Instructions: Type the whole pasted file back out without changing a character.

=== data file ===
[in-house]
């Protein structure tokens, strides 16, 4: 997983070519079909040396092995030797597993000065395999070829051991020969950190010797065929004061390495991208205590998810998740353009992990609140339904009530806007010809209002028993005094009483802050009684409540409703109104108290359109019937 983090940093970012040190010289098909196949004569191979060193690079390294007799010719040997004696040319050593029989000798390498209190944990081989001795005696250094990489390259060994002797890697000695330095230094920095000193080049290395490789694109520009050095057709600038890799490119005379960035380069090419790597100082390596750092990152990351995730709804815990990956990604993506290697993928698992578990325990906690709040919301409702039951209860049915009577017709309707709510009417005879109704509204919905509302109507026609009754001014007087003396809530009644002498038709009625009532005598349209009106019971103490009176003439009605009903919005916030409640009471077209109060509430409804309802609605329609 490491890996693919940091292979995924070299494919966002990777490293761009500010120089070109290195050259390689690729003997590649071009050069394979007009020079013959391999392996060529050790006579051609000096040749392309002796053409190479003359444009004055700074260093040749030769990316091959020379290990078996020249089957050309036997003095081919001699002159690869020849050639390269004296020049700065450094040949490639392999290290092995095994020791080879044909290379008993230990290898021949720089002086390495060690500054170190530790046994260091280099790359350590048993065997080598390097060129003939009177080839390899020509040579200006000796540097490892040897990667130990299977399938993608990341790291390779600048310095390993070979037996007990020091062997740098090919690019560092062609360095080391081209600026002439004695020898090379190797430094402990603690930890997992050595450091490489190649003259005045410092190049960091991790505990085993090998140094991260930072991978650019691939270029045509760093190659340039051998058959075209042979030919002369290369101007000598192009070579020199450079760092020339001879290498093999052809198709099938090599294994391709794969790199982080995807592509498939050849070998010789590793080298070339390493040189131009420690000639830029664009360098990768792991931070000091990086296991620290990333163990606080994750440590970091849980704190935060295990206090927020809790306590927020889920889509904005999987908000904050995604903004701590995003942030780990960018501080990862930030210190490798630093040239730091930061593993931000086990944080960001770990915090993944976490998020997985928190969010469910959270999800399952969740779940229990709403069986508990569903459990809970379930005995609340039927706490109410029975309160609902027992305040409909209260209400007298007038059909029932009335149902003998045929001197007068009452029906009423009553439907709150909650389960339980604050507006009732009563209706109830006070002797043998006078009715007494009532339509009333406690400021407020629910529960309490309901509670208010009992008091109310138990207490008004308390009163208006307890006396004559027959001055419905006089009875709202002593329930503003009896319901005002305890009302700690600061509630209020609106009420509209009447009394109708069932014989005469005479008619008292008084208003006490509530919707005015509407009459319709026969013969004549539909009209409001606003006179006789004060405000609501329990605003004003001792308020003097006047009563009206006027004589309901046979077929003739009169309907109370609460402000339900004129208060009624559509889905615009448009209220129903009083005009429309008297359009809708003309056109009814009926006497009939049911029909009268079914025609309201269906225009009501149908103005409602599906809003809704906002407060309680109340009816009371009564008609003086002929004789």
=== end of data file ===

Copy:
[in-house]
């Protein structure tokens, strides 16, 4: 997983070519079909040396092995030797597993000065395999070829051991020969950190010797065929004061390495991208205590998810998740353009992990609140339904009530806007010809209002028993005094009483802050009684409540409703109104108290359109019937 983090940093970012040190010289098909196949004569191979060193690079390294007799010719040997004696040319050593029989000798390498209190944990081989001795005696250094990489390259060994002797890697000695330095230094920095000193080049290395490789694109520009050095057709600038890799490119005379960035380069090419790597100082390596750092990152990351995730709804815990990956990604993506290697993928698992578990325990906690709040919301409702039951209860049915009577017709309707709510009417005879109704509204919905509302109507026609009754001014007087003396809530009644002498038709009625009532005598349209009106019971103490009176003439009605009903919005916030409640009471077209109060509430409804309802609605329609 490491890996693919940091292979995924070299494919966002990777490293761009500010120089070109290195050259390689690729003997590649071009050069394979007009020079013959391999392996060529050790006579051609000096040749392309002796053409190479003359444009004055700074260093040749030769990316091959020379290990078996020249089957050309036997003095081919001699002159690869020849050639390269004296020049700065450094040949490639392999290290092995095994020791080879044909290379008993230990290898021949720089002086390495060690500054170190530790046994260091280099790359350590048993065997080598390097060129003939009177080839390899020509040579200006000796540097490892040897990667130990299977399938993608990341790291390779600048310095390993070979037996007990020091062997740098090919690019560092062609360095080391081209600026002439004695020898090379190797430094402990603690930890997992050595450091490489190649003259005045410092190049960091991790505990085993090998140094991260930072991978650019691939270029045509760093190659340039051998058959075209042979030919002369290369101007000598192009070579020199450079760092020339001879290498093999052809198709099938090599294994391709794969790199982080995807592509498939050849070998010789590793080298070339390493040189131009420690000639830029664009360098990768792991931070000091990086296991620290990333163990606080994750440590970091849980704190935060295990206090927020809790306590927020889920889509904005999987908000904050995604903004701590995003942030780990960018501080990862930030210190490798630093040239730091930061593993931000086990944080960001770990915090993944976490998020997985928190969010469910959270999800399952969740779940229990709403069986508990569903459990809970379930005995609340039927706490109410029975309160609902027992305040409909209260209400007298007038059909029932009335149902003998045929001197007068009452029906009423009553439907709150909650389960339980604050507006009732009563209706109830006070002797043998006078009715007494009532339509009333406690400021407020629910529960309490309901509670208010009992008091109310138990207490008004308390009163208006307890006396004559027959001055419905006089009875709202002593329930503003009896319901005002305890009302700690600061509630209020609106009420509209009447009394109708069932014989005469005479008619008292008084208003006490509530919707005015509407009459319709026969013969004549539909009209409001606003006179006789004060405000609501329990605003004003001792308020003097006047009563009206006027004589309901046979077929003739009169309907109370609460402000339900004129208060009624559509889905615009448009209220129903009083005009429309008297359009809708003309056109009814009926006497009939049911029909009268079914025609309201269906225009009501149908103005409602599906809003809704906002407060309680109340009816009371009564008609003086002929004789």